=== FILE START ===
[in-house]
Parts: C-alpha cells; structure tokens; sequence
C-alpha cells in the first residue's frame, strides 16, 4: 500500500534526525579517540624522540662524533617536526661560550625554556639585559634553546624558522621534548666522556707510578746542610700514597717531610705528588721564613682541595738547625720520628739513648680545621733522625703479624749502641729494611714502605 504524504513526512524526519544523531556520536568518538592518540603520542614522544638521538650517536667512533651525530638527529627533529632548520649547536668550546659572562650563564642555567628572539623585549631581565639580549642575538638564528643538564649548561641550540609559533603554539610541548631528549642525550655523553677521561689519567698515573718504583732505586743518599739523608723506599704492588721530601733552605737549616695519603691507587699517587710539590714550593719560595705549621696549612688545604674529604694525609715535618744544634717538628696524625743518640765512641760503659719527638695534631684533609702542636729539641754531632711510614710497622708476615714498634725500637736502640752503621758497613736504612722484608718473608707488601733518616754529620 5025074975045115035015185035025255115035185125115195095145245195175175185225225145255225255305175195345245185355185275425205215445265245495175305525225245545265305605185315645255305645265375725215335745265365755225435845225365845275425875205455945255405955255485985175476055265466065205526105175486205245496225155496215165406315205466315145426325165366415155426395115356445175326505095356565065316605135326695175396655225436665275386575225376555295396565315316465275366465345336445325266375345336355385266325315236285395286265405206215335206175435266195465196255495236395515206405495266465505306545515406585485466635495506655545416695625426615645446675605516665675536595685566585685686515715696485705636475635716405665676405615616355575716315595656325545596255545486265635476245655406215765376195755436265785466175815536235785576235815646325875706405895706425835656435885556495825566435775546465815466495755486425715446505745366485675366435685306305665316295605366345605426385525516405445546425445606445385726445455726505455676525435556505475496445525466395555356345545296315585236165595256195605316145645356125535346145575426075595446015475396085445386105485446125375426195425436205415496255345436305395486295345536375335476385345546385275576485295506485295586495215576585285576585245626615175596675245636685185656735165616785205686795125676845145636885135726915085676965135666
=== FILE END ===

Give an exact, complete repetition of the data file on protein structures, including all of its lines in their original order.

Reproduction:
[in-house]
Parts: C-alpha cells; structure tokens; sequence
C-alpha cells in the first residue's frame, strides 16, 4: 500500500534526525579517540624522540662524533617536526661560550625554556639585559634553546624558522621534548666522556707510578746542610700514597717531610705528588721564613682541595738547625720520628739513648680545621733522625703479624749502641729494611714502605 504524504513526512524526519544523531556520536568518538592518540603520542614522544638521538650517536667512533651525530638527529627533529632548520649547536668550546659572562650563564642555567628572539623585549631581565639580549642575538638564528643538564649548561641550540609559533603554539610541548631528549642525550655523553677521561689519567698515573718504583732505586743518599739523608723506599704492588721530601733552605737549616695519603691507587699517587710539590714550593719560595705549621696549612688545604674529604694525609715535618744544634717538628696524625743518640765512641760503659719527638695534631684533609702542636729539641754531632711510614710497622708476615714498634725500637736502640752503621758497613736504612722484608718473608707488601733518616754529620 5025074975045115035015185035025255115035185125115195095145245195175175185225225145255225255305175195345245185355185275425205215445265245495175305525225245545265305605185315645255305645265375725215335745265365755225435845225365845275425875205455945255405955255485985175476055265466065205526105175486205245496225155496215165406315205466315145426325165366415155426395115356445175326505095356565065316605135326695175396655225436665275386575225376555295396565315316465275366465345336445325266375345336355385266325315236285395286265405206215335206175435266195465196255495236395515206405495266465505306545515406585485466635495506655545416695625426615645446675605516665675536595685566585685686515715696485705636475635716405665676405615616355575716315595656325545596255545486265635476245655406215765376195755436265785466175815536235785576235815646325875706405895706425835656435885556495825566435775546465815466495755486425715446505745366485675366435685306305665316295605366345605426385525516405445546425445606445385726445455726505455676525435556505475496445525466395555356345545296315585236165595256195605316145645356125535346145575426075595446015475396085445386105485446125375426195425436205415496255345436305395486295345536375335476385345546385275576485295506485295586495215576585285576585245626615175596675245636685185656735165616785205686795125676845145636885135726915085676965135666